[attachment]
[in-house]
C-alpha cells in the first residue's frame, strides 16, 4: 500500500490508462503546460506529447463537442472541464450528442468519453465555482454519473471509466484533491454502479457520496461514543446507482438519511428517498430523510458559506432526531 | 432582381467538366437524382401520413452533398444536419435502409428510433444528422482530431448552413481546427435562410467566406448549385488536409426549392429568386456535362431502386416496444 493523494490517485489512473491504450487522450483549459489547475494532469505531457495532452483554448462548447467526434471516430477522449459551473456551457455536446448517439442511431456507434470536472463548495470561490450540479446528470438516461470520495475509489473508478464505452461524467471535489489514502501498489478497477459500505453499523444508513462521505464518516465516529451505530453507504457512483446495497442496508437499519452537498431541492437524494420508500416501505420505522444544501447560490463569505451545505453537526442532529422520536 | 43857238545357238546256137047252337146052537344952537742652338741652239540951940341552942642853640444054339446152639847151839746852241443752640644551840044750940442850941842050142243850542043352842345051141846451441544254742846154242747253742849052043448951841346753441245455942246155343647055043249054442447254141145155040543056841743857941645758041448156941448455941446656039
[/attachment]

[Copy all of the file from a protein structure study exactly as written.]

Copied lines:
[in-house]
C-alpha cells in the first residue's frame, strides 16, 4: 500500500490508462503546460506529447463537442472541464450528442468519453465555482454519473471509466484533491454502479457520496461514543446507482438519511428517498430523510458559506432526531 | 432582381467538366437524382401520413452533398444536419435502409428510433444528422482530431448552413481546427435562410467566406448549385488536409426549392429568386456535362431502386416496444 493523494490517485489512473491504450487522450483549459489547475494532469505531457495532452483554448462548447467526434471516430477522449459551473456551457455536446448517439442511431456507434470536472463548495470561490450540479446528470438516461470520495475509489473508478464505452461524467471535489489514502501498489478497477459500505453499523444508513462521505464518516465516529451505530453507504457512483446495497442496508437499519452537498431541492437524494420508500416501505420505522444544501447560490463569505451545505453537526442532529422520536 | 43857238545357238546256137047252337146052537344952537742652338741652239540951940341552942642853640444054339446152639847151839746852241443752640644551840044750940442850941842050142243850542043352842345051141846451441544254742846154242747253742849052043448951841346753441245455942246155343647055043249054442447254141145155040543056841743857941645758041448156941448455941446656039